Named after the Roman god with two faces, Janus Capital Group provides investment management and advisory services for institutional and individual customers. Known for its intensive equities research, the company manages about 40 mutual funds, including its flagship Janus Fund (formed in 1969), as well as separate accounts and sub-advised portfolios. Subsidiary INTECH manages institutional portfolios by utilizing investment strategies based on mathematical analysis of the stock market, while Perkins Investment Management focuses on long-term value investments. All told, Janus Capital and its subsidiaries have more than $160 billion of assets under management.
In addition its Janus-branded mutual funds, the company also oversees the Janus World Funds, which are available only to investors outside of the US, and Janus Aspen portfolios, available through retirement plans. Janus Capital, which sells its products through financial advisors, retirement plans, banks, insurance companies, brokerages, and other channels, has operations in the US, Europe, Asia, and Australia. Overseas expansion is a key part of the company's strategy.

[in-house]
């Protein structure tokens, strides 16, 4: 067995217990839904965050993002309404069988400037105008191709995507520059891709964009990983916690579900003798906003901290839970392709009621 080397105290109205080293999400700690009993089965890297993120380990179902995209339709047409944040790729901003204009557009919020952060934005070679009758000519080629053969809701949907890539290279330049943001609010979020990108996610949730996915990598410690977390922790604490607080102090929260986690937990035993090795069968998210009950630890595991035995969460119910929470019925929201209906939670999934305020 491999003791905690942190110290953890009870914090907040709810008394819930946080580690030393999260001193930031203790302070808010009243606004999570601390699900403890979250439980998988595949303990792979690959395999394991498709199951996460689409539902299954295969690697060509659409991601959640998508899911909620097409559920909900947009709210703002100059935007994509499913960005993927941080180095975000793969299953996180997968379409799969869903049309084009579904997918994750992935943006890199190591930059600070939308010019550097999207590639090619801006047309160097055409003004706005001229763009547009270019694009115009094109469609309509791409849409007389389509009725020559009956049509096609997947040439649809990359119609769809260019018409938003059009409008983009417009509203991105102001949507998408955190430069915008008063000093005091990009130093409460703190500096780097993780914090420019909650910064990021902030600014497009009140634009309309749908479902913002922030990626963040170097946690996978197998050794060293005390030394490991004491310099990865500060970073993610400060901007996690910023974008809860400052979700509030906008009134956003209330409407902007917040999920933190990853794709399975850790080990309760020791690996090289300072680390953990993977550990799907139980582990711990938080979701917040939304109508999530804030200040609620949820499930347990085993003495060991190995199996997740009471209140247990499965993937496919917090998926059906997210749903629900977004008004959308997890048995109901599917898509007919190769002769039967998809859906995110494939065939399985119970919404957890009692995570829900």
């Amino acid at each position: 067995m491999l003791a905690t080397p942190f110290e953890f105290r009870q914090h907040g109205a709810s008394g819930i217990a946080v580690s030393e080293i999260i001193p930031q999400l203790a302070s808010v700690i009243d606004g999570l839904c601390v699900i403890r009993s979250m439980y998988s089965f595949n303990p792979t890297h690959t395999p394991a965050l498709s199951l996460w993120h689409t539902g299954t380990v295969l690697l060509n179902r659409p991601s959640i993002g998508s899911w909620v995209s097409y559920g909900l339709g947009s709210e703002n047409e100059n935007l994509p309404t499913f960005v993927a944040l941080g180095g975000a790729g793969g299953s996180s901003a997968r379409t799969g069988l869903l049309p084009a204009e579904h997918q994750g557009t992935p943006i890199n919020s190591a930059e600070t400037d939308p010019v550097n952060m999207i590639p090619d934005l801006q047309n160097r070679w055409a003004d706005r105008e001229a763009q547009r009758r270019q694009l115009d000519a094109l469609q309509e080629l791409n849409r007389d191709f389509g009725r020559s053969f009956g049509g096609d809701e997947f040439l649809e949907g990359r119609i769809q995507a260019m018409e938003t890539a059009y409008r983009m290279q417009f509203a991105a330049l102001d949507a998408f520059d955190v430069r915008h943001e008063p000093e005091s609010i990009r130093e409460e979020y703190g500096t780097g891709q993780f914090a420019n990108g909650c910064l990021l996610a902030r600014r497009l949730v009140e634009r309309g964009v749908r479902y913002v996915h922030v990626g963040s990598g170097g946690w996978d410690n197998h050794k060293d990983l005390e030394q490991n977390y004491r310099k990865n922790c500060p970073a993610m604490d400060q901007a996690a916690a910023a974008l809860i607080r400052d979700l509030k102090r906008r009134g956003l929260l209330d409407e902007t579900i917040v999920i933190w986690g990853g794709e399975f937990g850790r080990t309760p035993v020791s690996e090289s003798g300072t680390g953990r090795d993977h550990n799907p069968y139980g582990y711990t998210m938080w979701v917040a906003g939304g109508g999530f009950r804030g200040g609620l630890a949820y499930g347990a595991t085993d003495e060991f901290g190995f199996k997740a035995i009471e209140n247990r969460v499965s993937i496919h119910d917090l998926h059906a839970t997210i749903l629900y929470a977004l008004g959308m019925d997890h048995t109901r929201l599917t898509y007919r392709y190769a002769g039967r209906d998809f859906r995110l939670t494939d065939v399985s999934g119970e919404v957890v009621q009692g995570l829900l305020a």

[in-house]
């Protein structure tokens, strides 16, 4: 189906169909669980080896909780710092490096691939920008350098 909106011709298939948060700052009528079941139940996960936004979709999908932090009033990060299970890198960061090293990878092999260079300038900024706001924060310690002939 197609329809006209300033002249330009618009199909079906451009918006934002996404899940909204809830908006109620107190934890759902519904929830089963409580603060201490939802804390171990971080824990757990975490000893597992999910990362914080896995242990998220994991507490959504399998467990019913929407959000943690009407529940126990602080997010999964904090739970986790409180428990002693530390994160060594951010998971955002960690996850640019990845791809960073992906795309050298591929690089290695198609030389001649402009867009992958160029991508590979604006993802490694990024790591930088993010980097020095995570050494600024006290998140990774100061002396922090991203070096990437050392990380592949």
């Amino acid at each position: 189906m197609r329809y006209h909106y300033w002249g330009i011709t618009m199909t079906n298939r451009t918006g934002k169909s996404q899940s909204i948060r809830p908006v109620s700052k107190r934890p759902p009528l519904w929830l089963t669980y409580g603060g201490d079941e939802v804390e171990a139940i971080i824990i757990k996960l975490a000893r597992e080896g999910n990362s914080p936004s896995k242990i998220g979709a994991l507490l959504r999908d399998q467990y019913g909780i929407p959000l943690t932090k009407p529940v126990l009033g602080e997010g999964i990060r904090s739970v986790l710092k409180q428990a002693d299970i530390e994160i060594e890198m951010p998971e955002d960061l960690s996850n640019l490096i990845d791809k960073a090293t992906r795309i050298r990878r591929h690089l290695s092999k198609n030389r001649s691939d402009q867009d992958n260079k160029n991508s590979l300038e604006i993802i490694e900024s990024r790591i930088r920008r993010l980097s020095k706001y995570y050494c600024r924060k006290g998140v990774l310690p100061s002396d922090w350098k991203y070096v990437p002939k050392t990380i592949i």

Janus Capital's funds are managed by co-chief investment officers who endeavor to identify strong businesses or undervalued stocks in which to invest. To illustrate their commitment to their choices, portfolio managers invest in the funds they oversee. Investment disciplines include growth, value, international, alternative, fixed income, asset allocation, and risk-managed portfolios. In order to reduce its reliance on equities, Janus Capital is building its more conservative fixed-income assets under management.
Much of Janus Capital's revenue is based on its assets under management. The company reported more than $750 million in losses in 2009, mainly due to slumping stock markets that ate away its assets under management. To help offset the commensurate decline in revenue, the company announced plans to implement performance fees on several of its funds. Janus Capital's assets under management rebounded and the company returned to profitability in 2010 as market conditions improved.
The company's assets under management and net income increased again in 2011. Its bottom line was helped by lower compensation costs, as several of its funds (and their managers) failed to meet performance benchmarks; Janus Capital has since changed its incentive plan to link investment performance and net income. The company cut the pay of CEO Richard Weil by 40% after a 2012 shareholder vote and capped his compensation at $10 million.